2012 Vauxhall Astra Estate 2.0 CDTi turbo diesel
Does the job, but not exactly a driver's car
Nothing while it was mine.
I rented one of these for a week while my other half needed to borrow my everyday drive, a Merc CL500. I covered over 350 miles in a mixture of motorway, suburban and urban driving, which is what I am basing these comments on. I also owned a 1992 Vauxhall Cavalier in my youth, so it was interesting to see how Vauxhalls have come along in twenty years.
Well, they've certainly spruced up the interior. Recessed red lights illuminate the control panels, making the whole thing look somewhat like a vodka bar. The rev counter and speedo are especially stylish; more like something you would get from Alfa Romeo, and on the whole the controls felt finely milled, bespoke, and an age away from the rubber and plastic Lucas-parts-bin feel of my old Cavalier.
The Astra looks pretty good from the outside: tight and technical, with a minimum of panel gaps, and a surprising amount of continuity has been retained when transforming the regular hatchback model to an estate - indeed, I think the car looks better in its estate guise. Inside the cabin, the cloth seats and plastic veneers had held up impressively well given that this particular rental had 20,000 miles on the odo. The centre information console looked a little dated, with a bare-bones LCD feel. If you're expecting something full colour like what you'd see from Audi, you'll be disappointed.
Mine was a manual, and I get the feeling that this will be about the last generation of manuals on the road. It has so many electronic nannying systems to monitor your shifting habits that it might as well have just gone that extra step and changed gears itself.
You are prompted exactly when to shift up by the central control console, lest you put even one micron more wear on the engine than you absolutely need to. You need to depress the clutch all the way down before it will let you start the car, a safety feature to prevent you lurching forward if you've left it in gear (does nobody have it drilled into them to check the box is in neutral anymore?) The engine turns itself off when at a standstill, as most new cars do. I would say the £5 or so you will save on fuel per year is offset by putting 20x the wear on the starter motor, which now has to start the car 20 times per journey.
The most irritating feature was the electronic handbrake. Gone is the physical lever; replaced by a button. Sounds good on paper, but the button is tiny and very difficult to find with your fingers. Also, the car will not let you release the handbrake unless your foot is on the brake pedal. Thus, a hill start is now physically impossible without rolling backwards a good few inches while your foot desperately switches from brake to accelerator. My point is - get the automatic; Vauxhall clearly don't want to make manuals any longer, and they are currently poisoning the waters for the problematic diehards who insist on three pedals.
Another fault is that they have tried to put far too many controls on the indicator stalks. In particular, when toggling the main beams on and off, my thumb kept hitting the Setup screen, which would take away the useful digital speedometer and replace it with some useless submenu. Merely indicating left or right ran the risk of turning the rear wiper on.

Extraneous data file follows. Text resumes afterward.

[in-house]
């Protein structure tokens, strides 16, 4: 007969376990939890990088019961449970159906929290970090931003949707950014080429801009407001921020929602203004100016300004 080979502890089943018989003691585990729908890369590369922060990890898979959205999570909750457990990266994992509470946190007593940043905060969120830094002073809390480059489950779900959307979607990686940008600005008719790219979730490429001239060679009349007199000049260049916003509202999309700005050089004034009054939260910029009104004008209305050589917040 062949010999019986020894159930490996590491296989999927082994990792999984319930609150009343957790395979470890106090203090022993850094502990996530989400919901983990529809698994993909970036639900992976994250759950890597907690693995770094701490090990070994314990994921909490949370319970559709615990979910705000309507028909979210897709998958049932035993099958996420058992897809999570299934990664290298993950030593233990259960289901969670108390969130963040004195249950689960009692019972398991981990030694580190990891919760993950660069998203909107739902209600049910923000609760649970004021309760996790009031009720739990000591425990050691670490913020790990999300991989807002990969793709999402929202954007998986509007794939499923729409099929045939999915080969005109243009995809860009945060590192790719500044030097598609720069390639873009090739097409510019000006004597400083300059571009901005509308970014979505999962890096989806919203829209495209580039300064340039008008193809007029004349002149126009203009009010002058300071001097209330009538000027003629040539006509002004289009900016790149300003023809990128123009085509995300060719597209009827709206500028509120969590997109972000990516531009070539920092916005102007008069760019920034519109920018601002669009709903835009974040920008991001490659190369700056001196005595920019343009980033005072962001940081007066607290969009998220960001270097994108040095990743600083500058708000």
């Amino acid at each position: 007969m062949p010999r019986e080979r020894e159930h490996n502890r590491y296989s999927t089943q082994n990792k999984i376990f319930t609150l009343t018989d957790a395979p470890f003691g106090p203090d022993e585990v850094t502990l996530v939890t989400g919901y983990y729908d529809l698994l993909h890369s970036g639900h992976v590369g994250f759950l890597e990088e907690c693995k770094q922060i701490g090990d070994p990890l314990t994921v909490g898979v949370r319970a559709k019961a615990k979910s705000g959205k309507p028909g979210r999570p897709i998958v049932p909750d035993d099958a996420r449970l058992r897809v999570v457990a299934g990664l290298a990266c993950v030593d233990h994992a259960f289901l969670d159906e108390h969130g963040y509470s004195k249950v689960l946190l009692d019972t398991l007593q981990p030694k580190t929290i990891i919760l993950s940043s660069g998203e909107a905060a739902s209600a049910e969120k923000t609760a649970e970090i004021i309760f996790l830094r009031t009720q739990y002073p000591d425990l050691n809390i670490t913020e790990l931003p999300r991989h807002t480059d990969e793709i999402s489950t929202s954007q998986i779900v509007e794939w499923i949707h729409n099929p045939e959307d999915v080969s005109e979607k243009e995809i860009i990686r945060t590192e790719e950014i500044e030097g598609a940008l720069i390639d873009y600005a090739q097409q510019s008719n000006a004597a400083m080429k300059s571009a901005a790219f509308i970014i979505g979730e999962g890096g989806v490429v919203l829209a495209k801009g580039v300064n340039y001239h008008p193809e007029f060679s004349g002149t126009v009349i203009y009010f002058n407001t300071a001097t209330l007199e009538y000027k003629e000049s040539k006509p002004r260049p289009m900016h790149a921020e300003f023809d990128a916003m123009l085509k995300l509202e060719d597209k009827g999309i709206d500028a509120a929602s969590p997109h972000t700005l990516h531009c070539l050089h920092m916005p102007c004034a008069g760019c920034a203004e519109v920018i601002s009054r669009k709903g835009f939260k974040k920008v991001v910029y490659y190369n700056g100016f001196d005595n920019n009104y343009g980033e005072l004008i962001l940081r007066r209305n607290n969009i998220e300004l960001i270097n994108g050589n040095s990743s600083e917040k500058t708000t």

The engine was a surprising plus point, a 2.0 CDTi that was definitely the smoothest diesel I have driven to date, plus it had a decent amount of surge in the higher revs and was able to hold its own against the various Mini Ds and BMW 118Ds that litter our roads. Never did I feel that it needed more power, or was struggling to shift the car's weight around. The addition of a sixth gear was very welcome, and helped me get the running costs down to £40 for 350 miles, or about 11p per mile.
The front passenger seat was large enough to have a 6'1" passenger aboard and not have them intrude into my personal space. The boot seemed large enough for a family road trip. I didn't test the back seats, but the legroom looked OK.
Visibility out of the back was good when parking; certainly much better than my old Volvo S40.
In summary, this is about the most unremarkable car I have ever driven. It does exactly what you would expect it to, right to the point where I started to wonder if the driver had become an unnecessary, messy part of the equation, and we are finally at the point where driverless cars will find an audience. I admire any man who buys this, because his life is already so exciting and unpredictable that he needs something boring for balance.
Would you buy another car from this manufacturer? No
Review Date: 21st November, 2013
Couldn't agree with you more about the useless start/stop feature putting excess and unnecessary strain on the starter motor.
Great review by the way.
I too hate the "electronic" handbrake. However, I think you'll find that if you have the handbrake on and put the car in gear and drive off, then it will release automatically (provided you are wearing the seat belt) thus avoiding the "roll back" on hill starts. I had an Insignia for a month, and the handbrake drove me mad until I discovered this feature.